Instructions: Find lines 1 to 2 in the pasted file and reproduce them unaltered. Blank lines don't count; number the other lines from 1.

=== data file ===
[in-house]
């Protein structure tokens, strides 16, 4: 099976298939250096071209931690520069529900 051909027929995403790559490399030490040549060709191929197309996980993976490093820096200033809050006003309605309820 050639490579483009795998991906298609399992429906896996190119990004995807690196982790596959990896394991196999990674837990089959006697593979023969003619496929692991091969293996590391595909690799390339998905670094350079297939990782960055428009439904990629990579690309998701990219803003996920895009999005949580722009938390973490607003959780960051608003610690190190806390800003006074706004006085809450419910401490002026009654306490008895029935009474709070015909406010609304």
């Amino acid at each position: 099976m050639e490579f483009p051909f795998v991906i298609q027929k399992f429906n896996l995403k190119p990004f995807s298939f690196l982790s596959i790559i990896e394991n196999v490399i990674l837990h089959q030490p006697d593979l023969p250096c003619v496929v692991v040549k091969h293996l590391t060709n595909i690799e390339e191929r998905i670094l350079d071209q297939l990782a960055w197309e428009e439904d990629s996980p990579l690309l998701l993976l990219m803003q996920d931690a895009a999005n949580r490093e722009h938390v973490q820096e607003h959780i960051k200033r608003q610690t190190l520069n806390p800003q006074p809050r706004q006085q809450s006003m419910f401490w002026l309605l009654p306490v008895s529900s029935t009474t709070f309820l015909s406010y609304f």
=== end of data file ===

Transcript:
[in-house]
């Protein structure tokens, strides 16, 4: 099976298939250096071209931690520069529900 051909027929995403790559490399030490040549060709191929197309996980993976490093820096200033809050006003309605309820 050639490579483009795998991906298609399992429906896996190119990004995807690196982790596959990896394991196999990674837990089959006697593979023969003619496929692991091969293996590391595909690799390339998905670094350079297939990782960055428009439904990629990579690309998701990219803003996920895009999005949580722009938390973490607003959780960051608003610690190190806390800003006074706004006085809450419910401490002026009654306490008895029935009474709070015909406010609304």